Will the Patriots use the two-headed tight end formation like they did in the early 2010s with Rob Gronkowski and Aaron Hernandez? That would be awesome to see again. - Edgar Sandoval
The offense featured a lot of those formations during the spring camps with Hunter Henry and Mike Gesicki frequently in the lineup together. Gesicki looked pretty comfortable for a player who is just learning the Patriots system under Bill O'Brien, and both were active and productive throughout OTAs and minicamp. However, it's also key to note that the Patriots wide receiver corps was dealing with a lot of injuries, limiting the amount of bodies O'Brien had available. JuJu Smith-Schuster didn't suit up for any of the practices open to the media. Tyquan Thornton didn't see much action either. DeVante Parker was limited at times as well, so O'Brien didn't really have a lot of options to choose from. That said, I would be surprised if Henry and Gesicki weren't used together more often than Henry and Jonnu Smith were last season. The two-tight end looks are something the Patriots have always liked, and having that as an option should help the offense. While both are solid tight ends, neither has the ability that Gronk and Hernandez brought to the table so even though the formations will look the same I wouldn't expect similar production.
First let me say in my opinion without Bill Belichick we still have zero championships. But the blind allegiance to a coach who is not the only reason we have championships and is also as a human fallible, aggravates me to no end. I believe Robert Kraft "forced" Belichick to make the change in offensive coordinator, and likely has put guard rails of sorts on the drafting lately. Now understanding that I value Belichick I also know there will be a time when we must move on from him a year early rather than a year late. Please tell me Kraft will do so if there is another losing season. What is your take on the future of Patriots coaching? - Jeff Stanley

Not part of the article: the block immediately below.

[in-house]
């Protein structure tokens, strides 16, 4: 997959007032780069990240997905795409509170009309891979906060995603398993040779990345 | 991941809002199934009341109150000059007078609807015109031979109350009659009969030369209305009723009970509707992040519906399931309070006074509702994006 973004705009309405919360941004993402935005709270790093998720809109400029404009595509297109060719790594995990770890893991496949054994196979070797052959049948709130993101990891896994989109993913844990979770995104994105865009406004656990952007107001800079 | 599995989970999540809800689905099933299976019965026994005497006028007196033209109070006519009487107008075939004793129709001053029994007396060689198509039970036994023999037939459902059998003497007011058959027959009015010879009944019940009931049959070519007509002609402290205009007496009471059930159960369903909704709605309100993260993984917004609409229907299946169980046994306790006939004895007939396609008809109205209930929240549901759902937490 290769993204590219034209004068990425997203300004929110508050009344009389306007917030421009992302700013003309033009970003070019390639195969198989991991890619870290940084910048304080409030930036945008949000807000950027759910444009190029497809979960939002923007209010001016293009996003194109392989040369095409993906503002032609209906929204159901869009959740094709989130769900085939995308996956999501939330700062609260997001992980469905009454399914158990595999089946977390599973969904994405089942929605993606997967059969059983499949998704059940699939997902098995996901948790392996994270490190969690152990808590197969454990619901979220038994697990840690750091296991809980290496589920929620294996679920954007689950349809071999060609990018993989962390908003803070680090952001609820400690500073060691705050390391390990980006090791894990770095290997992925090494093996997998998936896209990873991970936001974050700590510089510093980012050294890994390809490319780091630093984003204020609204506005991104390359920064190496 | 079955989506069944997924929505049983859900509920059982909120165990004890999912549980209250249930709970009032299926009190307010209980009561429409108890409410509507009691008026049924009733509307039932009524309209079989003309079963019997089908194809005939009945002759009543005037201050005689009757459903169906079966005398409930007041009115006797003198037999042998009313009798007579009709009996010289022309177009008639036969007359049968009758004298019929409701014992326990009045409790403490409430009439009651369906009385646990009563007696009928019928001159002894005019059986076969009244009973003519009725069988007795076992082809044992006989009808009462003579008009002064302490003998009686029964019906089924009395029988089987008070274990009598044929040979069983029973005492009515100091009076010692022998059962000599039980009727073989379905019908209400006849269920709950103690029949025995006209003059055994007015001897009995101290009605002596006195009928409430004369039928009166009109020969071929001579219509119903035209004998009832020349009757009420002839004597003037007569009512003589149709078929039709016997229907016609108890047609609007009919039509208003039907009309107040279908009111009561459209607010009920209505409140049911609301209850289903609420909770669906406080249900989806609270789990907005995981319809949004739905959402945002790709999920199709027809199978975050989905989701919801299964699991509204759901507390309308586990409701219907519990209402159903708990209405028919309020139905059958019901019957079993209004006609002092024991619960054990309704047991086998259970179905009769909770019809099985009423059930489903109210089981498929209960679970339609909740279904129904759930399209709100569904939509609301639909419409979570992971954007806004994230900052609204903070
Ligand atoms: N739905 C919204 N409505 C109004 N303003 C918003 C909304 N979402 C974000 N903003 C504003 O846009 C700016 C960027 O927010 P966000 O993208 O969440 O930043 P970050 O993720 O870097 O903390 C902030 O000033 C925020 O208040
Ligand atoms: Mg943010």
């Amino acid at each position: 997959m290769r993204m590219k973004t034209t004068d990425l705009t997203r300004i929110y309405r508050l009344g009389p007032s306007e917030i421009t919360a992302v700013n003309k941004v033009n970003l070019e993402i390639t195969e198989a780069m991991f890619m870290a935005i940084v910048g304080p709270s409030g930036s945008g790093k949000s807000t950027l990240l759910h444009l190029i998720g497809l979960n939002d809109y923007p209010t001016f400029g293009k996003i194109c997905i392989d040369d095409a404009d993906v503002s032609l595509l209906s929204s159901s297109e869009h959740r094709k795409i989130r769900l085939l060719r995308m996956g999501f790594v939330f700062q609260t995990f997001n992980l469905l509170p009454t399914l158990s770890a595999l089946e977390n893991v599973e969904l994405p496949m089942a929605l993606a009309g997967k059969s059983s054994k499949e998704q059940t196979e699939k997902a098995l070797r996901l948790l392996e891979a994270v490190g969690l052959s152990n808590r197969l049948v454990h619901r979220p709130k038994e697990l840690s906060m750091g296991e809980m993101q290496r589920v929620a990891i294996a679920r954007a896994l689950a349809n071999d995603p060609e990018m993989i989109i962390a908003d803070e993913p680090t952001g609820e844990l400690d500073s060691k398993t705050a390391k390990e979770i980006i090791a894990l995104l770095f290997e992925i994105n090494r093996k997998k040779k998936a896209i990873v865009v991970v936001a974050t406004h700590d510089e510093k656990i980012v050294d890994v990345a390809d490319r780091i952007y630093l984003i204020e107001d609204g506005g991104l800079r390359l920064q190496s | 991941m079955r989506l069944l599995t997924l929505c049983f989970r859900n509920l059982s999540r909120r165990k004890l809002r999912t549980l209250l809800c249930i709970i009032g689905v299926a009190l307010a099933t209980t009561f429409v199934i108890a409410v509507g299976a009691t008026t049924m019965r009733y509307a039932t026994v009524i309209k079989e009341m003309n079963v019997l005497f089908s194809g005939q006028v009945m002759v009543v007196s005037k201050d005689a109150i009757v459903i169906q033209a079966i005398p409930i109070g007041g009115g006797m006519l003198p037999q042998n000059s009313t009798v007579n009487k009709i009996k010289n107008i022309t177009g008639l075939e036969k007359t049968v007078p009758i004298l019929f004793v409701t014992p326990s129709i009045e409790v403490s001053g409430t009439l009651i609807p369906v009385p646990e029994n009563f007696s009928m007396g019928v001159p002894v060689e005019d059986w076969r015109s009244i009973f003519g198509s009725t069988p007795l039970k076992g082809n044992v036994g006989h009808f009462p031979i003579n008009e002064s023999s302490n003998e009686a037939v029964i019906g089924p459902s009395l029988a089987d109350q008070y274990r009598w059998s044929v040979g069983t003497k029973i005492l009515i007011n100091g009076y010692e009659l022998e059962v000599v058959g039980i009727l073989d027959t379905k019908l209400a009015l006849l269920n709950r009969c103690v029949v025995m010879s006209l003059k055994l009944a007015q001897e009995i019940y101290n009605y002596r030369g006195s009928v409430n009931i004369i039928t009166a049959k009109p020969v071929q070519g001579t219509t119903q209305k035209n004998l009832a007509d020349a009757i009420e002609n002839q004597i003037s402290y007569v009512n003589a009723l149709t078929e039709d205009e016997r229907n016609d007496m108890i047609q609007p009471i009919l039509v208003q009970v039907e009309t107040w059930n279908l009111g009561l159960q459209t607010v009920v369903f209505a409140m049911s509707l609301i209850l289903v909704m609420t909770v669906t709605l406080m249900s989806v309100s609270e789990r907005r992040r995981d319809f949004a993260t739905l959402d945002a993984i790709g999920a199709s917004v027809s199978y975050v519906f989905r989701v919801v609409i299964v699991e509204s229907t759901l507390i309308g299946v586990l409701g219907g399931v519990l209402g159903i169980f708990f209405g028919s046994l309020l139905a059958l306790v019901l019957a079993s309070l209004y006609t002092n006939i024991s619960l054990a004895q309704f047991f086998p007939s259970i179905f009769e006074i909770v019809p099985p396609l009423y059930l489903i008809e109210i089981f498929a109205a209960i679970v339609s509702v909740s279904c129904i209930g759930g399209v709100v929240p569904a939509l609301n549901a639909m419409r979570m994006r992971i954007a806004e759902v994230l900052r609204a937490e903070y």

This is a very complicated issue as few coaches have the resume that Belichick brings to the table at the moment. If the Patriots aren't successful in 2023, which would make three losing seasons over the last four years, it would certainly be possible that Kraft would want to make a change. As is most often the case, it's hard to answer in a vacuum though. What if Mac Jones shows real signs of progress this season and the offense performs well? What if the defense is hit with a number of injuries, and the Patriots lose a bunch of close, high-scoring games? Would that be enough to offer some hope for Jones and the team moving forward? Therefore, would you want to keep Belichick if that were the case even though the record was poor? Again, there are a lot of variables that will be in play, but I do believe that Robert Kraft will do what he thinks is best both for the short- and long-term future of the team. I don't think he would be afraid of making a difficult decision. And as a complete aside, there's no way that Tom Brady wouldn't have won any of those six Super Bowls under a different head coach. He is the best of all-time and his talent would have risen to the top regardless. Maybe not six times, but definitely would have won at least a couple.
Never knew players put their lives on the line every time they suit up. How many players die from their injuries on the field like Jonathan Jones implied? I'm betting none on last 30 years or more. - Michael Veronsi
You're betting on it … I see what you did there. I think we can all assume that Jones wasn't being literal with his comment, but then again given what we all witnessed last season with Buffalo's Damar Hamlin being put in a coma nothing should be taken for granted. The fact is that football players do pay a significant physical price that quite often shortens their life expectancy and leads to a variety of serious health issues. They all understand what they sign up for and they take the risk, but to flippantly dismiss their concerns because there aren't a lot of documented on-field deaths (Detroit's Chuck Hughes died in 1971) is wildly dangerous and insensitive.